Understanding the Structure of a Fairy Tale (Virtual Tour)
Stage of Literacy Development:
Stage 2: Consolidation / Fluency
Stage 3: Literacy for Growth
Text Structures & Genres
So this is my Fairy Tale Checklist. I find that students often don't quite understand what a fairy tale is, and we often need to think about elements of a fairy tale when were reading fairy tales, when they're listening to fairy tales read aloud to them and when they're writing fairy tale stories. So I worked with the children after having read a number of fairy tales, to list the number of the elements that we found that were in common with these, in this type of story. Of course, fairy tales begin with Once upon a time, and They lived happily ever after. But we also generated a number of other elements that sometimes are in the stories and sometimes are not in the stories. First, we came up with royalty, that there are queens, and kings, and princes, and princesses, that animals will act like humans often, that they will talk, that they will wear clothing, elements such as giants, ogres, trolls, and witches, are present in many fairy tales, magic objects like magic beans for example are often present. Magic helpers, fairy godmothers, or a genie perhaps, and then often we notice that things come in sets of three. Whether they're three bears, three pigs, or three wishes, they often see factors of three.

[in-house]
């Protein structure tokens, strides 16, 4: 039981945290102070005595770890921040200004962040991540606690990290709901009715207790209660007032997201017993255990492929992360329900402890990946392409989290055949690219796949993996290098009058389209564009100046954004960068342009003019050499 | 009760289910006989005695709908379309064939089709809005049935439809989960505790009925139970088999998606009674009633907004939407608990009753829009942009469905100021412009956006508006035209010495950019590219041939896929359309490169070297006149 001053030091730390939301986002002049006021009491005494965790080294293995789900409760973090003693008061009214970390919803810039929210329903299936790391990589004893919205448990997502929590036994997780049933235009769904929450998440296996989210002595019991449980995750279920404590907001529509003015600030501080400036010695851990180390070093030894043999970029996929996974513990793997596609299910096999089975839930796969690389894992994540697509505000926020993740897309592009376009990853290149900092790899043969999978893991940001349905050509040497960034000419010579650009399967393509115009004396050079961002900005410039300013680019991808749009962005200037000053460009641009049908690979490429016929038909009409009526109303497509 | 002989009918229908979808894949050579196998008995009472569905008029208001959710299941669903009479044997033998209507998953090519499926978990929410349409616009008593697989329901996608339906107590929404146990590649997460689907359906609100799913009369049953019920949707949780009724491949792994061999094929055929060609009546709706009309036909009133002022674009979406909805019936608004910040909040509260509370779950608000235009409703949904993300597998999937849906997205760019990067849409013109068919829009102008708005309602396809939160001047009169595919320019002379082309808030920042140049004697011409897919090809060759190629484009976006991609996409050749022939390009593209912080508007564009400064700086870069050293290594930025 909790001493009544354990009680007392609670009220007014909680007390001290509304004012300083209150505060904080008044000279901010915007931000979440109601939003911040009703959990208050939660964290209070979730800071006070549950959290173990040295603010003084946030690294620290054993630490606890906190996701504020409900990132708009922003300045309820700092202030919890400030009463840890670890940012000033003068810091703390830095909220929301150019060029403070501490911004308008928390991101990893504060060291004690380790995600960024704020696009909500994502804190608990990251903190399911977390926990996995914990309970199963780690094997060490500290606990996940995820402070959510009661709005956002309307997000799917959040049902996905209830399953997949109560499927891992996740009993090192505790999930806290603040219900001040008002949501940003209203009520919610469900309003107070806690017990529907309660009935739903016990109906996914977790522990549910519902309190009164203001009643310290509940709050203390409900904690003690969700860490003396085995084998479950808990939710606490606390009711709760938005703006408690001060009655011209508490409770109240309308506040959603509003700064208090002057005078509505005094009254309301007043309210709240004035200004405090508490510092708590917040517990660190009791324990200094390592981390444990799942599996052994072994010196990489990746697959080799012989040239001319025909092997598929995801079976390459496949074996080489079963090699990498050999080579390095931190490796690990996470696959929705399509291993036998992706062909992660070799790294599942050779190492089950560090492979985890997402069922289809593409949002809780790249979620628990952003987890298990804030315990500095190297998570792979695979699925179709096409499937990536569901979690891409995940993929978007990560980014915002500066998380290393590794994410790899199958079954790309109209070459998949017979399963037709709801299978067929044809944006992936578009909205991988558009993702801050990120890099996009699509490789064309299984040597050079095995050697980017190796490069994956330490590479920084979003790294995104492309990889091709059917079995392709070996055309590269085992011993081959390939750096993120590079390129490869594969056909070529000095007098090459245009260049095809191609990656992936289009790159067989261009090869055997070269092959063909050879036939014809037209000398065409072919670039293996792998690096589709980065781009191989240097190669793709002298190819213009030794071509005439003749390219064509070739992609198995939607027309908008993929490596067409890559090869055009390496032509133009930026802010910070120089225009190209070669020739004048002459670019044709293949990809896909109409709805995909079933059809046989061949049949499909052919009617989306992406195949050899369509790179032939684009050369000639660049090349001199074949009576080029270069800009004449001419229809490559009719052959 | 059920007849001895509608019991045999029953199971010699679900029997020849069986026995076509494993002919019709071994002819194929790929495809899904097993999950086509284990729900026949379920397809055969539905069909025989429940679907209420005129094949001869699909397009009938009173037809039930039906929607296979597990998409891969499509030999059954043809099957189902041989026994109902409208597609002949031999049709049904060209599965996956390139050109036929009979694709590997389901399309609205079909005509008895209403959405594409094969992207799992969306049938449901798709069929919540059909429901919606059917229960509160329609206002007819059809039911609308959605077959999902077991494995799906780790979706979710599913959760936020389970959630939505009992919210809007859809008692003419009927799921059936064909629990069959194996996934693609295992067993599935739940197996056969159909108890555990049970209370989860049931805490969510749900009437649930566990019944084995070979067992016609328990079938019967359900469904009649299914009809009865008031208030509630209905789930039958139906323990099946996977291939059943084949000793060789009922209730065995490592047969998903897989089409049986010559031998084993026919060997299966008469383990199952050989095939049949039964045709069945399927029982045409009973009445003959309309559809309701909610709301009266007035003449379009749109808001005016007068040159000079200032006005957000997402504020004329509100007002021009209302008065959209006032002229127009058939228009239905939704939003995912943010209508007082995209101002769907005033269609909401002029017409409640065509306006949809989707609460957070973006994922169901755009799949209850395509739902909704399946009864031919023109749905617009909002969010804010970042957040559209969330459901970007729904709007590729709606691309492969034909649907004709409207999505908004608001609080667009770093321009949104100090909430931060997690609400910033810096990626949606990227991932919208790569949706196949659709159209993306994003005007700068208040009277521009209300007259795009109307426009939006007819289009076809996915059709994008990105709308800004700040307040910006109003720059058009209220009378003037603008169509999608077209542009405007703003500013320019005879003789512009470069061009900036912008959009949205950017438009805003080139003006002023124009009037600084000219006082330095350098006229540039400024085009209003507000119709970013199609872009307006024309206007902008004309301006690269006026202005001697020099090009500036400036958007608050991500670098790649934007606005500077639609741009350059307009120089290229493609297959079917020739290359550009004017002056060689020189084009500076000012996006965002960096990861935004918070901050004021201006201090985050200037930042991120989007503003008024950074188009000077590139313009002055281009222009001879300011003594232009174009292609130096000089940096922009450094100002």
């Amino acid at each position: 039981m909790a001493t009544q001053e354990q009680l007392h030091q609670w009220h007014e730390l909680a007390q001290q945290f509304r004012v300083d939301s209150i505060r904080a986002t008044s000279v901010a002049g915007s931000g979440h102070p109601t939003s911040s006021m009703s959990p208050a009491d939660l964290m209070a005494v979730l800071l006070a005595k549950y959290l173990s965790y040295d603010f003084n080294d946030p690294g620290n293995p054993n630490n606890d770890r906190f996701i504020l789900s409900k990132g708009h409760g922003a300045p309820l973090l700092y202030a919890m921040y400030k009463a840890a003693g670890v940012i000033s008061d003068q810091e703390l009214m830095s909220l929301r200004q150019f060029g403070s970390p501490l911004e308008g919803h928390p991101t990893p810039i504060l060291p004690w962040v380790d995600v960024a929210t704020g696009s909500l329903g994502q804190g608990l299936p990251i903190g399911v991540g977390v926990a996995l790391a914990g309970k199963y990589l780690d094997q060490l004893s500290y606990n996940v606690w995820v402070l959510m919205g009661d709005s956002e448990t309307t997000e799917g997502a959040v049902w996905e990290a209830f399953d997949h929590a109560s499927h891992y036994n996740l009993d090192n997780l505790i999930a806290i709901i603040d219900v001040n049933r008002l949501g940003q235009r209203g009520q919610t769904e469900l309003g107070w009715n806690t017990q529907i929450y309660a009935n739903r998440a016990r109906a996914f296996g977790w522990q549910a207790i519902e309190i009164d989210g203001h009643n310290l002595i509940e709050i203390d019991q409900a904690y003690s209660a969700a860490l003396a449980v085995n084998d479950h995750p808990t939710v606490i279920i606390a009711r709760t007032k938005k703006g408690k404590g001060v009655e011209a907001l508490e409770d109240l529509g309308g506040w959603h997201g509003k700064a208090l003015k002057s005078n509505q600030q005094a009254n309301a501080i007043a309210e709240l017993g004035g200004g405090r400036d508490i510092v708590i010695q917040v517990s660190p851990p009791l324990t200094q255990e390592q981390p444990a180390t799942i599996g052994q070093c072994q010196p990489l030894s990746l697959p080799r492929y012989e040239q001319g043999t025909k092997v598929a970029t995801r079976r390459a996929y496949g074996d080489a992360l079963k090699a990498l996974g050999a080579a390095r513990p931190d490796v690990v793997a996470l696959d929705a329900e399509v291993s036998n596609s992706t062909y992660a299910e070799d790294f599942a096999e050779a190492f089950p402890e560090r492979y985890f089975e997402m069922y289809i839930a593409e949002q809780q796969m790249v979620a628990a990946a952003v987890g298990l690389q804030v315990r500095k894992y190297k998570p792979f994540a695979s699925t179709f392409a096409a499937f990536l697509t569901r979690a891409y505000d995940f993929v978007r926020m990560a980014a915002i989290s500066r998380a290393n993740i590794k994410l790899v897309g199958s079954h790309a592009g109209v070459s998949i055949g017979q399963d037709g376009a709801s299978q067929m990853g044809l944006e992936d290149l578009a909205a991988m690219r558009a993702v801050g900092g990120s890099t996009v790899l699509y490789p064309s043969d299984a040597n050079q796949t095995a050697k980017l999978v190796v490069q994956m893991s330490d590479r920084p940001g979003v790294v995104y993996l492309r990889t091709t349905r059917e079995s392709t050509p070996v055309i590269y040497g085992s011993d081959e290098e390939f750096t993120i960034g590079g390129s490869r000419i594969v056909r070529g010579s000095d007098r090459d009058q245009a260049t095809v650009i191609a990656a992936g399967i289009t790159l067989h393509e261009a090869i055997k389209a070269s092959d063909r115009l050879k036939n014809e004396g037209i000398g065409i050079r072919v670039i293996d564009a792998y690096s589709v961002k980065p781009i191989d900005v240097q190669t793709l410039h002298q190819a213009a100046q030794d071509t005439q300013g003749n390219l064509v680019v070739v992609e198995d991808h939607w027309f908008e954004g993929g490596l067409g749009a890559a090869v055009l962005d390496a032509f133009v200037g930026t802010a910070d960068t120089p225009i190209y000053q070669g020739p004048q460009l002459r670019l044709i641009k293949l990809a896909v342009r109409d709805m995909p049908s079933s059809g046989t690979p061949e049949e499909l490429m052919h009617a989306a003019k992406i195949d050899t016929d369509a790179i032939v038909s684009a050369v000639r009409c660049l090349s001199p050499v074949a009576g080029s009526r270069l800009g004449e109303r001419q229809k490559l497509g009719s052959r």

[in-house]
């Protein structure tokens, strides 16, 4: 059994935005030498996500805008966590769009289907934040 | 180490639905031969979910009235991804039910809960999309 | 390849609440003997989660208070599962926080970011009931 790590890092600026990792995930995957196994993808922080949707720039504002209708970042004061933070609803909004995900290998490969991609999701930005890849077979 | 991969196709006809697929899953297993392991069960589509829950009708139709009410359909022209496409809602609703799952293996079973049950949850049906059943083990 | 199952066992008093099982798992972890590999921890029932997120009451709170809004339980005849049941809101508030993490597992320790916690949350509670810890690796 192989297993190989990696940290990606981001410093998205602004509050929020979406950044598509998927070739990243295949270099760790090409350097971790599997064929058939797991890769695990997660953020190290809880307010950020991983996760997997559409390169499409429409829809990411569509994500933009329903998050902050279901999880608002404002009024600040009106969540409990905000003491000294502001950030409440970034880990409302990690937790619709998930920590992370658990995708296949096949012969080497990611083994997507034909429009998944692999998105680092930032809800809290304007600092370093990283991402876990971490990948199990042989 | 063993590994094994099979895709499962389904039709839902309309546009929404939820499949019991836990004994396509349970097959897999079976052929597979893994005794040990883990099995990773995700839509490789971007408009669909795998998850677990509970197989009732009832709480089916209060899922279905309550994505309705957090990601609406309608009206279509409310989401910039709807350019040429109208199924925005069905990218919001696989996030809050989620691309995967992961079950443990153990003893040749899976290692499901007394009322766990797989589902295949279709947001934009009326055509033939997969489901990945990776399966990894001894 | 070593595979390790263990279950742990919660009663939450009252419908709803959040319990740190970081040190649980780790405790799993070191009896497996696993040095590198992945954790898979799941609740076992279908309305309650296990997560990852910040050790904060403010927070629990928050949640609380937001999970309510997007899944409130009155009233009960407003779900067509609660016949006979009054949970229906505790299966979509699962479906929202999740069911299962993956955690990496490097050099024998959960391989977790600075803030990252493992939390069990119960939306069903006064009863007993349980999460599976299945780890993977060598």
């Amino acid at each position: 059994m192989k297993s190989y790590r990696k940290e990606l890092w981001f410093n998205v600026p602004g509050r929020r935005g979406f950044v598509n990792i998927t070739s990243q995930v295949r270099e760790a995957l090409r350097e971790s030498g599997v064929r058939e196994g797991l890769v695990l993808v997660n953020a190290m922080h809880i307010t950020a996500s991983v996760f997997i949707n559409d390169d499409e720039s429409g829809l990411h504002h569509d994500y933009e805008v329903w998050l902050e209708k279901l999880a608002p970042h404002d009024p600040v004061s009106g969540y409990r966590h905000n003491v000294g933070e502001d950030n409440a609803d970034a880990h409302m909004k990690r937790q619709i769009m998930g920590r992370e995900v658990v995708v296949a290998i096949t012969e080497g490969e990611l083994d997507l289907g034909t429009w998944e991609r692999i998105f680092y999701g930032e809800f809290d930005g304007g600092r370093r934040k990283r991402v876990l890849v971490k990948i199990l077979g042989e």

The goal of Fairy Tale Checklist: Understanding the Structure of a Fairy Tale (Virtual Tour) is to help students develop an understanding of how fairy tales are structured and provide students with exposure to a new and interesting genre.
- Read aloud a variety of fairy tales to help students develop a greater understanding of the elements of a fairy tale.
- Working with the students when brainstorming items for the Fairy Tale Checklist will help them take ownership for their learning.
- Display this chart in the classroom and refer to is during related tasks.
- Add new items to the list during the unit of study.